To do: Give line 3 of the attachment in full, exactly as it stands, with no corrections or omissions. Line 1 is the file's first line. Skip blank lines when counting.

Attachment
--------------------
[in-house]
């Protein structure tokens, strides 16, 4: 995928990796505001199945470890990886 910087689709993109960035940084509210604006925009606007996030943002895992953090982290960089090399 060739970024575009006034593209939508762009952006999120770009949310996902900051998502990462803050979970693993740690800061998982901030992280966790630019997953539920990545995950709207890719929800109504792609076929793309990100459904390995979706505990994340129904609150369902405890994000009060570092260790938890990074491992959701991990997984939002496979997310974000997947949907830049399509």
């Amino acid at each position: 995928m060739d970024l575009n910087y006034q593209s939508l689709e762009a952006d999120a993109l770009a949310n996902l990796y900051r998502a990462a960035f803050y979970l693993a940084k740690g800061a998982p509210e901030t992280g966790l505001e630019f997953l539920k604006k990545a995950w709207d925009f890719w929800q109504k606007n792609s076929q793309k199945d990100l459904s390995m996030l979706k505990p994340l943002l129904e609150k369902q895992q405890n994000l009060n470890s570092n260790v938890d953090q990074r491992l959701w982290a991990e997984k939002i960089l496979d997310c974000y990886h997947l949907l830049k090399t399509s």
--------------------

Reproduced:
């Amino acid at each position: 995928m060739d970024l575009n910087y006034q593209s939508l689709e762009a952006d999120a993109l770009a949310n996902l990796y900051r998502a990462a960035f803050y979970l693993a940084k740690g800061a998982p509210e901030t992280g966790l505001e630019f997953l539920k604006k990545a995950w709207d925009f890719w929800q109504k606007n792609s076929q793309k199945d990100l459904s390995m996030l979706k505990p994340l943002l129904e609150k369902q895992q405890n994000l009060n470890s570092n260790v938890d953090q990074r491992l959701w982290a991990e997984k939002i960089l496979d997310c974000y990886h997947l949907l830049k090399t399509s």